Revenue Clearance and Estates – Part 2 – The Due Diligence Process

31 March 2022


Last week we looked at some of the preliminary aspects of the new Revenue Clearance system for estates. Today we are delving deeper into this important development for estate practitioners.

To be able to submit your application for clearance the personal rep needs to have conducted due diligence. In last week’s blog, I set out for you the due diligence form. The form is in two sections, section A and section B.

Section A sets out some basic information and is generally non-controversial. While section A looks for the date of grant you don’t need to have the grant to make the application, just to make sure you have submitted your application. Section A contains two important questions which overlap with section B. These are each looked at below.

Market Value of Assets disposed of

Section A requires one to list the market value of any assets disposed of, including gifts, in the 4 years to the date of death of the deceased. This question kinda doubles up on a later question in section B, which looks for information about disposals in the last 10 years. In many estates we are dealing with the estate of persons who died elderly and so disposal or gifts (even in the last 10 years) would not have been common. Obviously, this must be investigated. When the form talks of the market value of assets it’s not clear whether it is looking for market value as of the date of death or market value at the time of disposal. One would have thought it was market value at the time of disposal. If there were gifts of real property in the four years prior to death, more than likely this would have been done through a solicitor and a valuation obtained at the time. Market value of other assets such as shares, cash, etc may be readily ascertainable. Does putting a bank account into joint names come within this rubric? One would have thought so, particularly if the intention was that the other joint holder was to benefit on survivorship from the account.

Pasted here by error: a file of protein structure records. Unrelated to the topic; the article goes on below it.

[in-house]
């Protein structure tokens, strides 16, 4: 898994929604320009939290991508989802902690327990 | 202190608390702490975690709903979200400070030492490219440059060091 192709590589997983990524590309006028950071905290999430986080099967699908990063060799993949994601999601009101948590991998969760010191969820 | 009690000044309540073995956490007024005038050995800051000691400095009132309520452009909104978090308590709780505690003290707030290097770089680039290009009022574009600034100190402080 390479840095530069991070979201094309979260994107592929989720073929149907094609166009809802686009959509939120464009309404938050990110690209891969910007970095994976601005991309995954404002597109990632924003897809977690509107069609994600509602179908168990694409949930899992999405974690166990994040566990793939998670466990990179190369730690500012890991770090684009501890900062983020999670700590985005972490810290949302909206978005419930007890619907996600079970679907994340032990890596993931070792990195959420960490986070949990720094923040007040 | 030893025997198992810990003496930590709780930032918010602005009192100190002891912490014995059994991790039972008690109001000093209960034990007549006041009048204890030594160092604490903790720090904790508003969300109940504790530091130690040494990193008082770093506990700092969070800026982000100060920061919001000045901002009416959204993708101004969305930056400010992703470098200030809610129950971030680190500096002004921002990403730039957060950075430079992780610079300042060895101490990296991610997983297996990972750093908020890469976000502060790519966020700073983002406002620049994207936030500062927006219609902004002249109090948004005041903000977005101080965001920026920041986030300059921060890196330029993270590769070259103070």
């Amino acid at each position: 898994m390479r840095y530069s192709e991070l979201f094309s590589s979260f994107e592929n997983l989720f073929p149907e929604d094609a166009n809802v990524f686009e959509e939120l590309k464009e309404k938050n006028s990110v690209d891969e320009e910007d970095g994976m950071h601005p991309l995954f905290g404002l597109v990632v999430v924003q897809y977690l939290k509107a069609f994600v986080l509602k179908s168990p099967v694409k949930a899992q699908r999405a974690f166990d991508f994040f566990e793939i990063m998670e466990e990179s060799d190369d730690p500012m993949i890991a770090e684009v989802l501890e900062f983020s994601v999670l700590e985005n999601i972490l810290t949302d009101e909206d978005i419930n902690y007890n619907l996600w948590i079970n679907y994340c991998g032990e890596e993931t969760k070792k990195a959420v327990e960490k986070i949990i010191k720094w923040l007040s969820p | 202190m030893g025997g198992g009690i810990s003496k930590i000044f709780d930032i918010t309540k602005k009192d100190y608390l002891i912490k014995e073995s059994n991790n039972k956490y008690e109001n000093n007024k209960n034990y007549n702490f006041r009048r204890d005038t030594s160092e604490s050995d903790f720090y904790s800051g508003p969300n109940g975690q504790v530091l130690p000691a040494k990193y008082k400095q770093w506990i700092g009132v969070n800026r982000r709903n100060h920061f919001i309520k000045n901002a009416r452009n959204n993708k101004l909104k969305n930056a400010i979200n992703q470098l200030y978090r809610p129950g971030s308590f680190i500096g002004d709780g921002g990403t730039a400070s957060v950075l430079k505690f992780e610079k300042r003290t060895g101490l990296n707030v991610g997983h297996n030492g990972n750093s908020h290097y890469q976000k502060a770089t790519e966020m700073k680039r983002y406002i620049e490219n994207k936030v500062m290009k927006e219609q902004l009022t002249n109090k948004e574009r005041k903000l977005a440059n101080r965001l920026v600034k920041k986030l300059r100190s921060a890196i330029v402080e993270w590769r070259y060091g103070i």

This also raises a difficulty, in that, what if a solicitor is aware of a disposal which has not been disclosed by a beneficiary or instructing executor? For example, a diligent solicitor may request all transactions on shareholdings of a deceased in the 10 years prior to their death. This may reveal sales of shares not disclosed to the solicitor. Perhaps this was unknown to the beneficiary/executor? Perhaps there is an attempt to conceal?

Further, this also raises the question of the extent of our professional obligation in these matters. Do we take it upon ourselves to conduct investigations, or, do we rely on information supplied by executors and not look behind this?

This type of clearance is normally in January, but Revenue clearance is now part of every estate

Income Sources

Further section A also looks for business activities and income sources in the last four years prior to death. In each case here, the four years is the four full years prior the part year of the year of death. Again for elderly deaths this will be relatively straightforward as most person’s income in their latter years will be their State pension and private pension.